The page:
A year of firsts for College of Medicine’s Regina campus

It’s been a series of firsts for the medical doctor (MD) program on the College of Medicine’s Regina campus. For some, it’s their first time in Regina, for others it’s integrating a whole new year of curriculum, space planning and facilitating cultural experiences.


Medical students work on their stamina while participating in an Indigenous Culture Workshop at the First Nations University, as part of their medical school curriculum at the Regina campus. Photo by Amanda Symynuk

Medical students Alexandre Belisle and Sarah Bains stand in front of the First Nations University, where they participated in Indigenous traditional games. Photo by Amanda Symynuk

It was about 20 degrees outside, sunny and not a puff of wind. Forty first-year medical students assembled on the lawn of the First Nations University of Canada and followed knowledge keeper Lamarr Oksasikewiyin’s lead in doing arm circles to get warmed up for traditional Indigenous games. Oksasikewiyin’s workshop combined history with traditional games that build skills in hand-eye coordination, lung capacity and core strength.

The workshop was organized by the campus’s first Indigenous Coordinator, Amanda Crowe, who is the first person in the new role on campus that connects students with cultural support and facilitates the implementation of Indigenous experiences in the curriculum.

“I would say that the treatment and understanding towards Indigenous people is not quite where it should be as health care professionals,” said Crowe, whose career includes 15 years as a paramedic, primarily in Indigenous communities, and policy research. “So, I thought this (Indigenous Coordinator) position at the College of Medicine would be a great way to help train future physicians so we can provide better healthcare to our Indigenous community.”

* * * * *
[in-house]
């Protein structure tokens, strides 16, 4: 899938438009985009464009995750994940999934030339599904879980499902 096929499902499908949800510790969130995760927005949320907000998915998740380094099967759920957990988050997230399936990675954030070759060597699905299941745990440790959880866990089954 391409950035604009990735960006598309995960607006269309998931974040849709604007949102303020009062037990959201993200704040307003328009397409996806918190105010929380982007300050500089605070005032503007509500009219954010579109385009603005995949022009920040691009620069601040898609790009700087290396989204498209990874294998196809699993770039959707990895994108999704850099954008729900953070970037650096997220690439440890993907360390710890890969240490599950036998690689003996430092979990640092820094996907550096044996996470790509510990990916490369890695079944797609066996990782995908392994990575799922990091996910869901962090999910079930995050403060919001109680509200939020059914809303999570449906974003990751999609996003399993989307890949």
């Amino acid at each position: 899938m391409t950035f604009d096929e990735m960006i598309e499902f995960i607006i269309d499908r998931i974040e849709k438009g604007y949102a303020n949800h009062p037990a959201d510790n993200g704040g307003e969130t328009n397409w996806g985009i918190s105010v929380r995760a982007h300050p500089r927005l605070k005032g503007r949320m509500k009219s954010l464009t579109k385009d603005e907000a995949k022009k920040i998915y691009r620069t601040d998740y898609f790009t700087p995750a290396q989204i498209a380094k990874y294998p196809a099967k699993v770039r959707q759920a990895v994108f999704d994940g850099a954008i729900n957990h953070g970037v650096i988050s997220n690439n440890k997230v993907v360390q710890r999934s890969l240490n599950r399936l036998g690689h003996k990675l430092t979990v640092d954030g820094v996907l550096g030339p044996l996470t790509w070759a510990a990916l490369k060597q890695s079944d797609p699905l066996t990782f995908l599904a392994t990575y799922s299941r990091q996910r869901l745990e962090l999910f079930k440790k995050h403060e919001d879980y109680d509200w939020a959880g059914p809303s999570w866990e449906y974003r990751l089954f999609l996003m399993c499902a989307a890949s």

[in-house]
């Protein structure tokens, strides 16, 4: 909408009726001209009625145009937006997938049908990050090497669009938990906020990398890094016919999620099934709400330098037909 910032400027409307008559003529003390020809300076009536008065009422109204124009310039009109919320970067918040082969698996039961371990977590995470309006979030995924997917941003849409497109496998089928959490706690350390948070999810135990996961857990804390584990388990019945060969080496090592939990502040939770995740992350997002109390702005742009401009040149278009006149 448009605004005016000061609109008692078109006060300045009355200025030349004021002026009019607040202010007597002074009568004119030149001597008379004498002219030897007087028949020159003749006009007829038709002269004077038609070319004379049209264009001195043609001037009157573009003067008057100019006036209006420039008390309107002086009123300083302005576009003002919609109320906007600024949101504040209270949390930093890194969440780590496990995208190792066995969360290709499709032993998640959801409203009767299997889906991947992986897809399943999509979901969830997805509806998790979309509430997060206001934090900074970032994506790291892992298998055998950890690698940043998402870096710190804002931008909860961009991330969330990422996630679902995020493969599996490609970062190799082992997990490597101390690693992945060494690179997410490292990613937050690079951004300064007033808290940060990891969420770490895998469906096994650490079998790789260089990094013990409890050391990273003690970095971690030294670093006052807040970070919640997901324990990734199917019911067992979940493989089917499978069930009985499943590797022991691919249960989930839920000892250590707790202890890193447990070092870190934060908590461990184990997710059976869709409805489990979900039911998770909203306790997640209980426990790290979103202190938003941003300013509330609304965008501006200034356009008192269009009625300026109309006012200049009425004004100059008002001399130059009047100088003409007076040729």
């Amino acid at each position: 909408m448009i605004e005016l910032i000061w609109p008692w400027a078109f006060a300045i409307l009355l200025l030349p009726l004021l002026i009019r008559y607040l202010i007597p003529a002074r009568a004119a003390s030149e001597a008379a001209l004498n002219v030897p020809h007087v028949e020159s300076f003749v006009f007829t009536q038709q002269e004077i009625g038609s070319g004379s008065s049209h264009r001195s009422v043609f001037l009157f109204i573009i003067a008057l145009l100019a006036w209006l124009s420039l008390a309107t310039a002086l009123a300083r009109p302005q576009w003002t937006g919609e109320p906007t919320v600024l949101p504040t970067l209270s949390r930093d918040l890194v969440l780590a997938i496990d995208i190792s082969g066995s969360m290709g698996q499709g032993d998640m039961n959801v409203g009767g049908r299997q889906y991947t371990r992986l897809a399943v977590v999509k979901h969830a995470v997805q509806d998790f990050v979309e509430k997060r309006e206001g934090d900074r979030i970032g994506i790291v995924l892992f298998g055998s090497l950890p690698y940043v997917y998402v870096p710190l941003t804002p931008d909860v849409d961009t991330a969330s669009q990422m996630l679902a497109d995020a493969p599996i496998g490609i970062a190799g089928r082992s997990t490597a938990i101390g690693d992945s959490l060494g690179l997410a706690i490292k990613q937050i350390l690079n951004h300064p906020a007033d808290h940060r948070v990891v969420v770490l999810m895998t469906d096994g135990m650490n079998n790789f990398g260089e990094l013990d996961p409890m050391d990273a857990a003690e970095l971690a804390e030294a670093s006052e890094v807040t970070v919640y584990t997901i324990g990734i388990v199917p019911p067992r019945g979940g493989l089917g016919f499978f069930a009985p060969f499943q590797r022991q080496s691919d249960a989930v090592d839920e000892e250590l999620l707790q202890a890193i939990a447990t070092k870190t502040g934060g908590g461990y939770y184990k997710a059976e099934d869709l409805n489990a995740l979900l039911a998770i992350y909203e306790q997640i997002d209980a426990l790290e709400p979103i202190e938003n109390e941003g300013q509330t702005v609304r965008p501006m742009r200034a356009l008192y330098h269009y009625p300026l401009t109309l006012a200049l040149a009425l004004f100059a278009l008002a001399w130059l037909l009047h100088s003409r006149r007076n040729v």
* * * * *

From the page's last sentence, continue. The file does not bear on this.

Workshops like this aim to provide history of the residential school system, Indigenous traditions, and to engage students and participate in cultural aspects of fun learning environment.

In addition to interactive workshops, the learning environment on the Regina campus is unique. The campus is in Regina General Hospital, where staff and physicians no doubt noticed more than the usual number of students, marked by their blue Canadian Medical Association (CMA) backpacks, navigating the corridors to the Health Sciences Learning Centre, classroom, or lecture theatre in search of the location of their next class, or for a caffeine jolt at Robin’s Donuts.

“I really enjoy the fact that we're in the hospital as part of our courses, even though we're not interacting with patients,” said Alexandre Belisle, a first-year MD student whose academic journey has taken him from studying for the MCAT while working in gold mine in Val-d’Or, Quebec to the University of Saskatchewan (USask). “You always see patients walking around and you get an idea of the flow of things.”

Apart from the setting, the small class size is seen as an added perk for attending medical school on a smaller campus, and USask in general.